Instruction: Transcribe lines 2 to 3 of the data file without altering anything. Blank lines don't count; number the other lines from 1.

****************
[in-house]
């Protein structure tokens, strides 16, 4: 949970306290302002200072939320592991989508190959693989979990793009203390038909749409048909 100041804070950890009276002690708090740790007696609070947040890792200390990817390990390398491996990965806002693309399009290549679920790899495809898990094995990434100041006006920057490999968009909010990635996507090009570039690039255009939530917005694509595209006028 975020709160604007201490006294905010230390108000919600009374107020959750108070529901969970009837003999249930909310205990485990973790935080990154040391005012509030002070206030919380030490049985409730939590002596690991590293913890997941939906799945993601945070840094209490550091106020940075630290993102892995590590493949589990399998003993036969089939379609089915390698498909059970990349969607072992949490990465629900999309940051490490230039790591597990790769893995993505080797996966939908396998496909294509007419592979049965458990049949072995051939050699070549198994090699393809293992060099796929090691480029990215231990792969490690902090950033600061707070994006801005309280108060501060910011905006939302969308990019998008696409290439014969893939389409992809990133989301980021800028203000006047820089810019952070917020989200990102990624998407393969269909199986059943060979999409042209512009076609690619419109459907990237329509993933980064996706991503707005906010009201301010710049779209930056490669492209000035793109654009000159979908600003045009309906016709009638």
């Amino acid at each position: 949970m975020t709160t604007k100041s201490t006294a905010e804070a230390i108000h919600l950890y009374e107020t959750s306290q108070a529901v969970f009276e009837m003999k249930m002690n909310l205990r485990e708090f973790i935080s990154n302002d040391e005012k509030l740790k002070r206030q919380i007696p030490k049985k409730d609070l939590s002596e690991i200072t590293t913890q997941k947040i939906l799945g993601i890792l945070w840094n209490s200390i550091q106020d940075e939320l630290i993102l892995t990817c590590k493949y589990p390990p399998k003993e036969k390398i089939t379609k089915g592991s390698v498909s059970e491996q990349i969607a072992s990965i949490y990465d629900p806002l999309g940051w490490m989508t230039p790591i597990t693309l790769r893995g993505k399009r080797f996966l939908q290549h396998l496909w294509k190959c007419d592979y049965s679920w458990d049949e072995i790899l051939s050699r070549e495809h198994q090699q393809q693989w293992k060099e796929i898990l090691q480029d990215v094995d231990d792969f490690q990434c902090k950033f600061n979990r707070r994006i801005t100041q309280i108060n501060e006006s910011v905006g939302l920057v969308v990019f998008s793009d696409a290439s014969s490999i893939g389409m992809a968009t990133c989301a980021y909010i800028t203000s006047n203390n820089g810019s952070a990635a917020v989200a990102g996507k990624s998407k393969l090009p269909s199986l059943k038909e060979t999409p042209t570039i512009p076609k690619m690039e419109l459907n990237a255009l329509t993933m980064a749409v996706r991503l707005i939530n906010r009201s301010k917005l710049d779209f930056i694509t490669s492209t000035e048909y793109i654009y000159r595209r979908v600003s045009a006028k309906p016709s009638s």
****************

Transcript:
């Protein structure tokens, strides 16, 4: 949970306290302002200072939320592991989508190959693989979990793009203390038909749409048909 100041804070950890009276002690708090740790007696609070947040890792200390990817390990390398491996990965806002693309399009290549679920790899495809898990094995990434100041006006920057490999968009909010990635996507090009570039690039255009939530917005694509595209006028 975020709160604007201490006294905010230390108000919600009374107020959750108070529901969970009837003999249930909310205990485990973790935080990154040391005012509030002070206030919380030490049985409730939590002596690991590293913890997941939906799945993601945070840094209490550091106020940075630290993102892995590590493949589990399998003993036969089939379609089915390698498909059970990349969607072992949490990465629900999309940051490490230039790591597990790769893995993505080797996966939908396998496909294509007419592979049965458990049949072995051939050699070549198994090699393809293992060099796929090691480029990215231990792969490690902090950033600061707070994006801005309280108060501060910011905006939302969308990019998008696409290439014969893939389409992809990133989301980021800028203000006047820089810019952070917020989200990102990624998407393969269909199986059943060979999409042209512009076609690619419109459907990237329509993933980064996706991503707005906010009201301010710049779209930056490669492209000035793109654009000159979908600003045009309906016709009638």
């Amino acid at each position: 949970m975020t709160t604007k100041s201490t006294a905010e804070a230390i108000h919600l950890y009374e107020t959750s306290q108070a529901v969970f009276e009837m003999k249930m002690n909310l205990r485990e708090f973790i935080s990154n302002d040391e005012k509030l740790k002070r206030q919380i007696p030490k049985k409730d609070l939590s002596e690991i200072t590293t913890q997941k947040i939906l799945g993601i890792l945070w840094n209490s200390i550091q106020d940075e939320l630290i993102l892995t990817c590590k493949y589990p390990p399998k003993e036969k390398i089939t379609k089915g592991s390698v498909s059970e491996q990349i969607a072992s990965i949490y990465d629900p806002l999309g940051w490490m989508t230039p790591i597990t693309l790769r893995g993505k399009r080797f996966l939908q290549h396998l496909w294509k190959c007419d592979y049965s679920w458990d049949e072995i790899l051939s050699r070549e495809h198994q090699q393809q693989w293992k060099e796929i898990l090691q480029d990215v094995d231990d792969f490690q990434c902090k950033f600061n979990r707070r994006i801005t100041q309280i108060n501060e006006s910011v905006g939302l920057v969308v990019f998008s793009d696409a290439s014969s490999i893939g389409m992809a968009t990133c989301a980021y909010i800028t203000s006047n203390n820089g810019s952070a990635a917020v989200a990102g996507k990624s998407k393969l090009p269909s199986l059943k038909e060979t999409p042209t570039i512009p076609k690619m690039e419109l459907n990237a255009l329509t993933m980064a749409v996706r991503l707005i939530n906010r009201s301010k917005l710049d779209f930056i694509t490669s492209t000035e048909y793109i654009y000159r595209r979908v600003s045009a006028k309906p016709s009638s």